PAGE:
World Bicycle Day: Bicycles have become status symbols

World Bicycle Day, celebrated on 03 June every year, promotes the amazing benefits of cycling. A hobby that is being touted as one of the activities that can help reduce our carbon emissions to combat climate change, cycling has become a popular activity, especially for the affluent.

“Cycling is a wonderful hobby that can cost the serious cyclist hundreds of thousands of rands. Even entry-level bicycles and associated gear can quickly escalate,” says Tarina Vlok, MD of Elite Risk, a specialist high net worth insurer and subsidiary of Old Mutual Insure.

Vlok says that Elite Risk, who insures very expensive bicycles, some of which with replacement values in excess of R250 000 each, says that cycling has become a very competitive industry amongst the affluent , who often use bicycles as status symbols, much like supercars or superyachts.

Celebrities who have reported a love for the hobby include; Simon Cowell, who has a high-powered electric bike called the Swind EB-01 and retails for over R300 000; Prince Harry, who has been spotted riding a RadPower bike worth about R25 000; and Joel Stransky, South Africa’s 1995 World Cup-winning flyhalf.

For South Africans, traditional bikes can cost anywhere from R10 000 to more than R250 000, while e-bikes can cost a minimum of R15 000. For the affluent, these numbers increase substantially, and so it wouldn’t make sense to keep a bike worth this much in an area that is deemed high risk, like outside your office or on the back of your car.
Yet, says, Vlok, this is often not the case.

“If you are riding a bike that is worth so much and park it in an area like the street or the back of your bakkie, the sad likelihood is that it may not be there when you get back. We see this time and time again,” says Vlok.

In March this year the Mauritian National Team – who were in South Africa to participate in the Cape Town Cycle Tour– were victims of bicycle thieves, who stole 12 bikes worth over R1 million from the guest farm where they were staying. The team were to compete in the All African Championships in Egypt directly after the Cape Town event.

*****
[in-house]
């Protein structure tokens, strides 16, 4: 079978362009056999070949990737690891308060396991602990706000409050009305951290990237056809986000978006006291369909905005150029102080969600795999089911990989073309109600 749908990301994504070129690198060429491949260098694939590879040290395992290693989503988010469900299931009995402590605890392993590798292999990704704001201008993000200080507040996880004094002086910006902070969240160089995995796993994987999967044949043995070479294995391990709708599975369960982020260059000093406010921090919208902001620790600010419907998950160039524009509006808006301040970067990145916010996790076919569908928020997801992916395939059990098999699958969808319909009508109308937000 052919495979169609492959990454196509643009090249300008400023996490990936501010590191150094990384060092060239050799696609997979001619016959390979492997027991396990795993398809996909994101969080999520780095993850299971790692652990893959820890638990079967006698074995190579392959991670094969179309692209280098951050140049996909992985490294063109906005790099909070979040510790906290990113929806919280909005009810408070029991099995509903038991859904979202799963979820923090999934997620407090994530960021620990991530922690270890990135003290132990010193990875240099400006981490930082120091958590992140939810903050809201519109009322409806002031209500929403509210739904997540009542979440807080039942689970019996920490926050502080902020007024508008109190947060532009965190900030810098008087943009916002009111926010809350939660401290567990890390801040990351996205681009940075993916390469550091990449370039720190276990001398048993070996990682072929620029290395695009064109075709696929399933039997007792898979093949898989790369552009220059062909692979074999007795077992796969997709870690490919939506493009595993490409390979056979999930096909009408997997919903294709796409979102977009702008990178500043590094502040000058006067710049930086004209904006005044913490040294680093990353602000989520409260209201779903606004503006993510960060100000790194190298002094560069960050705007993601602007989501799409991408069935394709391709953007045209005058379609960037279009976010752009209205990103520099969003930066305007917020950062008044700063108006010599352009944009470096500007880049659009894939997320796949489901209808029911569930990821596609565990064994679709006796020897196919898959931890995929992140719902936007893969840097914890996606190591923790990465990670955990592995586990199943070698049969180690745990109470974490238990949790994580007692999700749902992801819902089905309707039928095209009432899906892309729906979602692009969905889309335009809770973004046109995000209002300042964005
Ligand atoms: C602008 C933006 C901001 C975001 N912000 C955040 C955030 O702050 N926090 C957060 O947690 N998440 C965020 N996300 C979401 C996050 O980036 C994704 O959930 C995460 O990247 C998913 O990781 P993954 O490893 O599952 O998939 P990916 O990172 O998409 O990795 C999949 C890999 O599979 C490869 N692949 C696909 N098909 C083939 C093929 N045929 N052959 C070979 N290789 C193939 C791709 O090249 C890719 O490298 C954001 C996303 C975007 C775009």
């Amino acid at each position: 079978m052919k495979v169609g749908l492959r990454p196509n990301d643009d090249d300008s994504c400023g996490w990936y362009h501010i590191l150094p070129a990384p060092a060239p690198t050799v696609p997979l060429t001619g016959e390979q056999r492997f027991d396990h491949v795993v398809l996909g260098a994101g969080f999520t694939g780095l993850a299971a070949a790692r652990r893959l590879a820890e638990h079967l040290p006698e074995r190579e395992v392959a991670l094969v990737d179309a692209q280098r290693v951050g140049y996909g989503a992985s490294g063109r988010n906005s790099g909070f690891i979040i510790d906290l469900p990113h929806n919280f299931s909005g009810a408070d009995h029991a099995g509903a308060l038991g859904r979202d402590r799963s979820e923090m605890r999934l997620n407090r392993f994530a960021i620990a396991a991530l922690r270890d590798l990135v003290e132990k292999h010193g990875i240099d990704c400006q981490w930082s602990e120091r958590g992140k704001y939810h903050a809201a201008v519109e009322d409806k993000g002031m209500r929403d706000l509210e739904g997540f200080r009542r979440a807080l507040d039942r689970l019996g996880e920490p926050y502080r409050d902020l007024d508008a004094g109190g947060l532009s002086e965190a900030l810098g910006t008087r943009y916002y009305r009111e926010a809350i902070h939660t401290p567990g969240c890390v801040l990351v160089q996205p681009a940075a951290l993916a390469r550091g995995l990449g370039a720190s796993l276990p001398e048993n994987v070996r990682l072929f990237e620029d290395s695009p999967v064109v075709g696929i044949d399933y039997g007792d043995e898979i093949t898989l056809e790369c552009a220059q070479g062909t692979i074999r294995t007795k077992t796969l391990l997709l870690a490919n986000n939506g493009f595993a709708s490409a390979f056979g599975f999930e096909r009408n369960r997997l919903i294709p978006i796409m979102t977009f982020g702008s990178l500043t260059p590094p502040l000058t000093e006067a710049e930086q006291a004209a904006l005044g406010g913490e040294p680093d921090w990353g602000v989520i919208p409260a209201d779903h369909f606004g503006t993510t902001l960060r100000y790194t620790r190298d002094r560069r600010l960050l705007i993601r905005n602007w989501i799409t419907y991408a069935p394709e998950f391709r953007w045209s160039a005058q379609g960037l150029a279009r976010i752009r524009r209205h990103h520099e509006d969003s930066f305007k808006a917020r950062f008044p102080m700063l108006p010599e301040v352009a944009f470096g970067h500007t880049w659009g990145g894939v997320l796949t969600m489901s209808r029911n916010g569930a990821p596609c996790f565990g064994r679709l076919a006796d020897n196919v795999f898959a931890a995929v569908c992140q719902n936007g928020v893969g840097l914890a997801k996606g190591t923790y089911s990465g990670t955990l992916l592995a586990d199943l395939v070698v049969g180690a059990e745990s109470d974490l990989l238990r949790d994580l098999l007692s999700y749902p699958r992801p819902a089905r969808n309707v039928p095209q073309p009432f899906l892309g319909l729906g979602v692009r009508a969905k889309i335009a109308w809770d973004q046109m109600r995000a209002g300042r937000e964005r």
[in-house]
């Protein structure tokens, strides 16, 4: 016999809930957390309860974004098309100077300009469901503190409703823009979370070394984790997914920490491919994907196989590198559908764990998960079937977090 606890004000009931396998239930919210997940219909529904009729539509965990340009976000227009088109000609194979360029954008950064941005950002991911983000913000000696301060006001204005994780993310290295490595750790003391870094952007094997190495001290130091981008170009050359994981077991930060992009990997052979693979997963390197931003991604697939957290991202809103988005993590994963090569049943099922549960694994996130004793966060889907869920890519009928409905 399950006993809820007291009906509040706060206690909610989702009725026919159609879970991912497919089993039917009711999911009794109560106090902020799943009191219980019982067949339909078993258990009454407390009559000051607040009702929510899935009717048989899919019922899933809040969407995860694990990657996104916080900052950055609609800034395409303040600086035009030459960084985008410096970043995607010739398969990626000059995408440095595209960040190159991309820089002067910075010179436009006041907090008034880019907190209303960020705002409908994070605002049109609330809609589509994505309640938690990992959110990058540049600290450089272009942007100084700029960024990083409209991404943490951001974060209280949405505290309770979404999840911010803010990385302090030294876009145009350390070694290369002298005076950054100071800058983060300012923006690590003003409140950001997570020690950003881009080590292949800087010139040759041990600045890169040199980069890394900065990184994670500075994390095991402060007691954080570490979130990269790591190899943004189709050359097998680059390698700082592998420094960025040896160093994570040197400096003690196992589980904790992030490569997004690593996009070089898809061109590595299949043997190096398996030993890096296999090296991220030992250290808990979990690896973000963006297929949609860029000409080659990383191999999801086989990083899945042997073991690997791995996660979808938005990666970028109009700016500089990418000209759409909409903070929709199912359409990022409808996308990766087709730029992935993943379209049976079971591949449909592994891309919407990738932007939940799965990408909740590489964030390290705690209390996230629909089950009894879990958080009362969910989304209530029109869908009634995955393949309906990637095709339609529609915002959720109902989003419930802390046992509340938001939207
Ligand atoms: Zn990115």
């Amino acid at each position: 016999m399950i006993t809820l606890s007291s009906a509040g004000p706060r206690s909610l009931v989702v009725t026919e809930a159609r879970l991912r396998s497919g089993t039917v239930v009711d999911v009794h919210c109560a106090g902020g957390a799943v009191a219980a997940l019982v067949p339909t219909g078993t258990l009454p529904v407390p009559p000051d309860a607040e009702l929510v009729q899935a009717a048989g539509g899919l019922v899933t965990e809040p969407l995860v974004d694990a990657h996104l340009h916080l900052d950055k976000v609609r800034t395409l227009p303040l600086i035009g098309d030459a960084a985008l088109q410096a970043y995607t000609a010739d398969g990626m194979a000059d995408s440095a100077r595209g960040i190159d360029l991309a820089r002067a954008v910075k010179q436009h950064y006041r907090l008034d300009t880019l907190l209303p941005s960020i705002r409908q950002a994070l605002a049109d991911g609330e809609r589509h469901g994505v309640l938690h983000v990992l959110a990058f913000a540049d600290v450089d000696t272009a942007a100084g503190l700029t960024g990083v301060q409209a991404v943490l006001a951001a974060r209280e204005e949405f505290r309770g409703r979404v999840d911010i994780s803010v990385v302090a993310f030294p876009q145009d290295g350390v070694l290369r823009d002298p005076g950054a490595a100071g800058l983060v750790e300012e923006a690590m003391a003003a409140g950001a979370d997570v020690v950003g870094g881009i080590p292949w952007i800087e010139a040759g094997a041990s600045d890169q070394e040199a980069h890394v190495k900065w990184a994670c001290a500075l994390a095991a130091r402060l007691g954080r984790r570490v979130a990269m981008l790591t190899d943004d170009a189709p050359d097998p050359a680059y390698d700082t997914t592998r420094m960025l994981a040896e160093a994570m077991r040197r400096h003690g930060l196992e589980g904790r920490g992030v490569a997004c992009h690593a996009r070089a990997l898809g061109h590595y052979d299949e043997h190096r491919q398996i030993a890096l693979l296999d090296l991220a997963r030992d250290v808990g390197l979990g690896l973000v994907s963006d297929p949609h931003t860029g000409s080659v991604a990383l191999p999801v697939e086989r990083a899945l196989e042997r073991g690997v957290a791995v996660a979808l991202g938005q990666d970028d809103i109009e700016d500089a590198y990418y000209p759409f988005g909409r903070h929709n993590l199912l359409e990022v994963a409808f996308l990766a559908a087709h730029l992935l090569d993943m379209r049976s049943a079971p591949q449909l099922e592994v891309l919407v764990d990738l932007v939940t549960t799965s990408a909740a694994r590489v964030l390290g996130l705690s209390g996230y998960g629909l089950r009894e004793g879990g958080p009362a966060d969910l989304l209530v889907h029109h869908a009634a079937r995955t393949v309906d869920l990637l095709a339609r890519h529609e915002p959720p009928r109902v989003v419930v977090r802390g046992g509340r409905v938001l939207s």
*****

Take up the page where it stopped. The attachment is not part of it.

Vlok adds that he biggest misstep the affluent make when insuring their bikes is to omit adding the value of the accessories like lights, tools, cycling computers and any enhancements to the value of the bicycle.

“Policyholders also often forget to review the replacement value of the bike on a regular basis.”

Below are Vlok’s top tips for your insuring your valuable bike:

  • Bicycles are generally well made and able to withstand the rigors of cycling however bicycles need regular maintenance and failure to do so is often costly.
  • It’s important to understand that bicycle insurance does not cover maintenance related expenses or damages incurred as a result of lack of maintenance.
  • Ensure that your bicycle is insured for its replacement value and not for what you paid for it.
  • Ensure that the correct model with all its accessories are included in your inventory.
  • Don’t forget to insure your cycling gear and helmet, as these often get damaged in an accident.
  • Do not ever leave your bicycle unattended. If you have to, ensure that it is secured to a building or your vehicle with the correct locking and securing devices.